McDonald, who has worked with Wynton Marsalis, Jewel, Ben E. King and The Clarks, felt the songs were uniformly strong when presented to him. He was impressed by the quality of the musicianship because "that's something you don't always see." But he also felt the band had to be prodded to do things differently.
"I could have been a jerk and just got right to the point," McDonald says. "But I didn't want to rush the record. When I start working with people I try to feel out their personalities. You have to find out how people are motivated and win their confidence."
The Atlantic City Expressway connects metropolitan Philadelphia with the Jersey Shore, a stretch of 44 unremarkable miles. But as tourists near Atlantic City, billboards featuring headlining acts at casinos pop up on the side of the highway, touting acts that can't be missed:
Kool & the Gang at the Tropicana!
Frank Sinatra Jr. at the Borgata!
Willie Nelson at Caesars!
And, for a few months in 2010, North of Mason-Dixon at Bally's!
From June 2010 through the end of the year, the band traveled weekends to the New Jersey resort town to perform on a stage built especially for them. Country music radio stations in New Jersey, including WPUR-FM in Atlantic City, WKMK-FM in Asbury Park and WHTJ-FM in Ocean City, started playing NOMaD songs.
"It started out really exciting, and you get into the meat of it and you become a little bit desensitized to it," August says, noting the grind of making the roundtrip from Pittsburgh to Atlantic City on Friday nights, then returning Sunday, with everyone in the band holding down a day job. "It became a little bit routine."
But as the summer months turned into fall, when the band was warned business would drop off, NOMaD still drew crowds. Other hot spots for the group -- notably Rehoboth Beach, Del., and Ocean City, Md. -- saw the band playing before hundreds, sometimes thousands, of fans.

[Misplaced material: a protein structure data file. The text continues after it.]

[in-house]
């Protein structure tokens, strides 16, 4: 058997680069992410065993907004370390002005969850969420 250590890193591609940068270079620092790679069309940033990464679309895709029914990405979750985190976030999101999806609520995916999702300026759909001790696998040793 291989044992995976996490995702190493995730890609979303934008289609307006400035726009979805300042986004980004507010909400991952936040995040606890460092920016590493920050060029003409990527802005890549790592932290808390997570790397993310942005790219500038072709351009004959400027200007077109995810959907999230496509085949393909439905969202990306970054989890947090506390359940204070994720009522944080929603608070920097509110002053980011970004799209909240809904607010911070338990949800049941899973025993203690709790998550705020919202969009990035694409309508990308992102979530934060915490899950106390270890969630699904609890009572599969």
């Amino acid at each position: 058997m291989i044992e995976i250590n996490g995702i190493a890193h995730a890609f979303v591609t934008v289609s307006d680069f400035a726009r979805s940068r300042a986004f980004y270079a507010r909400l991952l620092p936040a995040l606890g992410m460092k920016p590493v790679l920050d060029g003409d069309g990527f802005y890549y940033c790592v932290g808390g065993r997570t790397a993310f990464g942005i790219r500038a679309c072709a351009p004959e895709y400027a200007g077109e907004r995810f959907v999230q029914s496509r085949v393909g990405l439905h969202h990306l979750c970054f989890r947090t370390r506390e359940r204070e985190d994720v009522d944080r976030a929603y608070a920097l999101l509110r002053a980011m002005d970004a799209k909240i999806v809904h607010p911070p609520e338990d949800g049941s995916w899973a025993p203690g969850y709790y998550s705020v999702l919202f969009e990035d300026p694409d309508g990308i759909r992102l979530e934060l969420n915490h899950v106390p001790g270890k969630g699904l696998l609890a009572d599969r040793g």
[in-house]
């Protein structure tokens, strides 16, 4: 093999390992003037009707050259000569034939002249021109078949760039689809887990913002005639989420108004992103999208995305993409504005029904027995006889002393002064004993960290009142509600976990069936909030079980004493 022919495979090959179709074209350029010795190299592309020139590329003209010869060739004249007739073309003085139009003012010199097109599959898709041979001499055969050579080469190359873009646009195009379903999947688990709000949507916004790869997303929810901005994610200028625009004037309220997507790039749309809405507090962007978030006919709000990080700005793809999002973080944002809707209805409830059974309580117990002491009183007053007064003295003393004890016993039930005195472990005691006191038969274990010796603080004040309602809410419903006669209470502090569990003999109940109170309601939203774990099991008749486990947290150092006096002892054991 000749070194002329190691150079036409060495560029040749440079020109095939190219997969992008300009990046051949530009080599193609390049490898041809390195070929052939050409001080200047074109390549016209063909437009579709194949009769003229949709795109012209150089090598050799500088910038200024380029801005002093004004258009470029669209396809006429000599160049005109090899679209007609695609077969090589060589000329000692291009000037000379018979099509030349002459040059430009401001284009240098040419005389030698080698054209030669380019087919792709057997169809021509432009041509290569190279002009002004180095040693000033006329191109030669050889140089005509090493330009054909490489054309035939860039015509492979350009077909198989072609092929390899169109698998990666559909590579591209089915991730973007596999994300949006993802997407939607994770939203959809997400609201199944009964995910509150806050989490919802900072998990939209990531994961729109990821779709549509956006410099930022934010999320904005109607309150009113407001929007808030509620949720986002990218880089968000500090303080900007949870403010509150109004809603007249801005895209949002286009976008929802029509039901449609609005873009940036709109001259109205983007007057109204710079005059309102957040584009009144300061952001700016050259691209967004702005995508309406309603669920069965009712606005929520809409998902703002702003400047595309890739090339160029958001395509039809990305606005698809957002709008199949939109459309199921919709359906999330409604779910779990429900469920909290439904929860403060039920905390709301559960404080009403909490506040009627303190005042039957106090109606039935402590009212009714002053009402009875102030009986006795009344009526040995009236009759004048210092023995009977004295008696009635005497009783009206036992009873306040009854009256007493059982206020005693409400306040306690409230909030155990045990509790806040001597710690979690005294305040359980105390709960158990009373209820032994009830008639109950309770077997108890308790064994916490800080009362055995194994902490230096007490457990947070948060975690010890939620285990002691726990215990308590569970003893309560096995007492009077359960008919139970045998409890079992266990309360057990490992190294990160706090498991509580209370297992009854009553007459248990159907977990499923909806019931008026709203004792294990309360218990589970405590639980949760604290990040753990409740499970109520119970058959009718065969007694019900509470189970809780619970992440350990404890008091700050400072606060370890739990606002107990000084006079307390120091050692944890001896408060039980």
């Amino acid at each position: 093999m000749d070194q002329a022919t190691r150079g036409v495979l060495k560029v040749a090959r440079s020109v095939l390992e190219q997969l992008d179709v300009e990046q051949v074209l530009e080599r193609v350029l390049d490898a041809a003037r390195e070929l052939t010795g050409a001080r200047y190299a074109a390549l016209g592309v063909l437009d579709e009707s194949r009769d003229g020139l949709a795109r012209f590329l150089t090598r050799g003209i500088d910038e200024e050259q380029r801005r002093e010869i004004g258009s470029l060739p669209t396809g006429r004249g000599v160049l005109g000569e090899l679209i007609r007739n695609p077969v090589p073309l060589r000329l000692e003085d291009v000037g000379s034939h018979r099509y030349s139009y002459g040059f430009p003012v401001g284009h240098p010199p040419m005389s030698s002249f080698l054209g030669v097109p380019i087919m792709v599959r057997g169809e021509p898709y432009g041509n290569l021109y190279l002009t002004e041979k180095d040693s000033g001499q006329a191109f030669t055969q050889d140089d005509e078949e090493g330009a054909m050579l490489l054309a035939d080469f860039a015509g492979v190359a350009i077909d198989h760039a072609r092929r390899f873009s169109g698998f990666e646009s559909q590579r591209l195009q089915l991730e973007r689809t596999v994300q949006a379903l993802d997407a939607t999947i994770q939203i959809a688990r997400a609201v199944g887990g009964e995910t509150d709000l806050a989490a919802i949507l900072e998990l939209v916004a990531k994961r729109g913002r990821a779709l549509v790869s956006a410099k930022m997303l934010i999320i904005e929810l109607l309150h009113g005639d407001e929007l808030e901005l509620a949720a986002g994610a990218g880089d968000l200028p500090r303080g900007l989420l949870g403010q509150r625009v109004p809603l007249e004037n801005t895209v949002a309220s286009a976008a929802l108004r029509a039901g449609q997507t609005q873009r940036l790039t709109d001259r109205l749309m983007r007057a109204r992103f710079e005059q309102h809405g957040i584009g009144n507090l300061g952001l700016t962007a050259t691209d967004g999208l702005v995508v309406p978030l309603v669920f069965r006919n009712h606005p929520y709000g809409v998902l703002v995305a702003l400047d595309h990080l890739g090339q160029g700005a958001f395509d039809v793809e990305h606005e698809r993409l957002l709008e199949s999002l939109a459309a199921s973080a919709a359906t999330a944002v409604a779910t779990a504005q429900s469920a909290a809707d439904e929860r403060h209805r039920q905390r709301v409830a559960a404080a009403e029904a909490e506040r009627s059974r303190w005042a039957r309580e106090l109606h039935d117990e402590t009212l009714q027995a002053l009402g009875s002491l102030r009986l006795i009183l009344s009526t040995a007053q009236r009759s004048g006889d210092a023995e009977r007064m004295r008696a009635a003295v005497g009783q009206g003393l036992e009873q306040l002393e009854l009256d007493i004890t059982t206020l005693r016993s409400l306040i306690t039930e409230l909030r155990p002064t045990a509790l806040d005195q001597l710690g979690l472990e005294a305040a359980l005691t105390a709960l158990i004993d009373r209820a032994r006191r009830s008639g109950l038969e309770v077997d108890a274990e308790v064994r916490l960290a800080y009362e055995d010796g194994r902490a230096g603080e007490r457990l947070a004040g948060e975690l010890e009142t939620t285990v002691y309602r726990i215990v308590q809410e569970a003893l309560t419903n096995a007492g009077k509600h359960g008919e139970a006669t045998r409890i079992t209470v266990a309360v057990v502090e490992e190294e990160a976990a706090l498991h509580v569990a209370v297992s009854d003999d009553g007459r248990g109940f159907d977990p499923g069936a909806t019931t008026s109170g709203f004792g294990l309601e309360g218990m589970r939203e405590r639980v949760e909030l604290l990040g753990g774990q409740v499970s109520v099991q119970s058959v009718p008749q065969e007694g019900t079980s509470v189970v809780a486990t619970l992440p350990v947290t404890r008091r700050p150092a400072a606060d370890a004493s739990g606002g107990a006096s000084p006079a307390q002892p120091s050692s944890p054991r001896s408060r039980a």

In Pittsburgh, dates are few. Part of the problem lies in the band's approach to live shows. Because they have a full-scale production and tend to eschew playing cover songs, they don't fit in at bars and clubs.
"When we play live, it's like a concert," Kunkel says, noting the band performed 87 times in 2010 and about 70 so far this year. "We would hope our shows have the energy of Rascal Flatts or Keith Urban concerts. That's who we want to compete with, those types of bands, and that's what our show is going to be like."
Beatin' the odds
There are two things NOMaD hears every time it performs. Especially in Pittsburgh, the band gets asked where it's from. When Pittsburgh is mentioned, many people are surprised.
"What are you guys doing here• You should be touring nationally," are the usual responses, according to August.
"The other thing we always get is 'We ... hate country music, but we love your music,' " August says. "Every show, it's like a constant. I swear we're going to make it a slogan on our website."
The new album, which will finally be released on Nov. 26 at Silks Lounge at the Meadows Racetrack & Casino in Washington, is nearly five years in the making. It's country for sure, but with a definite rock aspect. At times, August sounds like Jon Bon Jovi, and his vocals have a charismatic star quality. Guitarists Waclo and Vincent can blaze with fury or pick notes with aplomb. Zacherl, the fiddler, exhibits a similar dexterity, and Elliott and Kunkel make for a solid, professional rhythm section. The first single "American Boy," is getting airplay in New Jersey, Maryland, Delaware and in Europe.
"I'm happy about and proud of where it ended up," producer McDonald says of the album.
But what are the prospects for a band whose members range in age from early to late 30s• Bender thinks the group can take advantage of social media, iTunes and Internet radio to reach new listeners. Europe might be fertile ground for NOMaD's work. But their appeal, Bender insists, is universal.
"They are true entertainers along with great songwriters," he says, "a rarity in this business these days."
North of Mason-Dixon
Years in the making, the band's new album will be released at a party next month.